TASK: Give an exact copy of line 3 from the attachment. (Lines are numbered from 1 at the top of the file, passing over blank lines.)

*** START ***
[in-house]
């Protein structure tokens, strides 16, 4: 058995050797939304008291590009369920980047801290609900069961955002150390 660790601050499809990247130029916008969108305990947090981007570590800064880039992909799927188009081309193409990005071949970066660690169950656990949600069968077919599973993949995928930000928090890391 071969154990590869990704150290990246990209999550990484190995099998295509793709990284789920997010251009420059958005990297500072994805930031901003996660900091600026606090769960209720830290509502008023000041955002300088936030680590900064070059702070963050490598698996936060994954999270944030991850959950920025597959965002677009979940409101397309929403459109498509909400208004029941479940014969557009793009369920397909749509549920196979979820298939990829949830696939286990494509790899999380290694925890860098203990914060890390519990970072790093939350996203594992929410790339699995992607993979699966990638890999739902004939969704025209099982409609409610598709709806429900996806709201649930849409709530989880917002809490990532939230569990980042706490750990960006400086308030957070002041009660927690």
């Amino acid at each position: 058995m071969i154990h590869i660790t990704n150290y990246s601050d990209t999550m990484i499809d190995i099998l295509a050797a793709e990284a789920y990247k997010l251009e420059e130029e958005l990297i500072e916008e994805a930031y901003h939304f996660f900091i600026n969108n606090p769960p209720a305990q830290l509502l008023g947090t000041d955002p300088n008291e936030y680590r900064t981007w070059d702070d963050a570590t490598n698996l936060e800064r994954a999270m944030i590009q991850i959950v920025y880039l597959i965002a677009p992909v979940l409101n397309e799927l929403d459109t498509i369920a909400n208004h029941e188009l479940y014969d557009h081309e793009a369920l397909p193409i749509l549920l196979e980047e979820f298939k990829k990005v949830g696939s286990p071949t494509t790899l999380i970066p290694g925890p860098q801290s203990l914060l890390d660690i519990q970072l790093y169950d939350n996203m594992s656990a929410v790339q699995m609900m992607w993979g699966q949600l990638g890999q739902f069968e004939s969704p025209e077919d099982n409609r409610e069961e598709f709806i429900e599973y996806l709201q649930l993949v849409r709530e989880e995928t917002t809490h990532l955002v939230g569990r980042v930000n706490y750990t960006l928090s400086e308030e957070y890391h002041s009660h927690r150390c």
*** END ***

């Amino acid at each position: 058995m071969i154990h590869i660790t990704n150290y990246s601050d990209t999550m990484i499809d190995i099998l295509a050797a793709e990284a789920y990247k997010l251009e420059e130029e958005l990297i500072e916008e994805a930031y901003h939304f996660f900091i600026n969108n606090p769960p209720a305990q830290l509502l008023g947090t000041d955002p300088n008291e936030y680590r900064t981007w070059d702070d963050a570590t490598n698996l936060e800064r994954a999270m944030i590009q991850i959950v920025y880039l597959i965002a677009p992909v979940l409101n397309e799927l929403d459109t498509i369920a909400n208004h029941e188009l479940y014969d557009h081309e793009a369920l397909p193409i749509l549920l196979e980047e979820f298939k990829k990005v949830g696939s286990p071949t494509t790899l999380i970066p290694g925890p860098q801290s203990l914060l890390d660690i519990q970072l790093y169950d939350n996203m594992s656990a929410v790339q699995m609900m992607w993979g699966q949600l990638g890999q739902f069968e004939s969704p025209e077919d099982n409609r409610e069961e598709f709806i429900e599973y996806l709201q649930l993949v849409r709530e989880e995928t917002t809490h990532l955002v939230g569990r980042v930000n706490y750990t960006l928090s400086e308030e957070y890391h002041s009660h927690r150390c």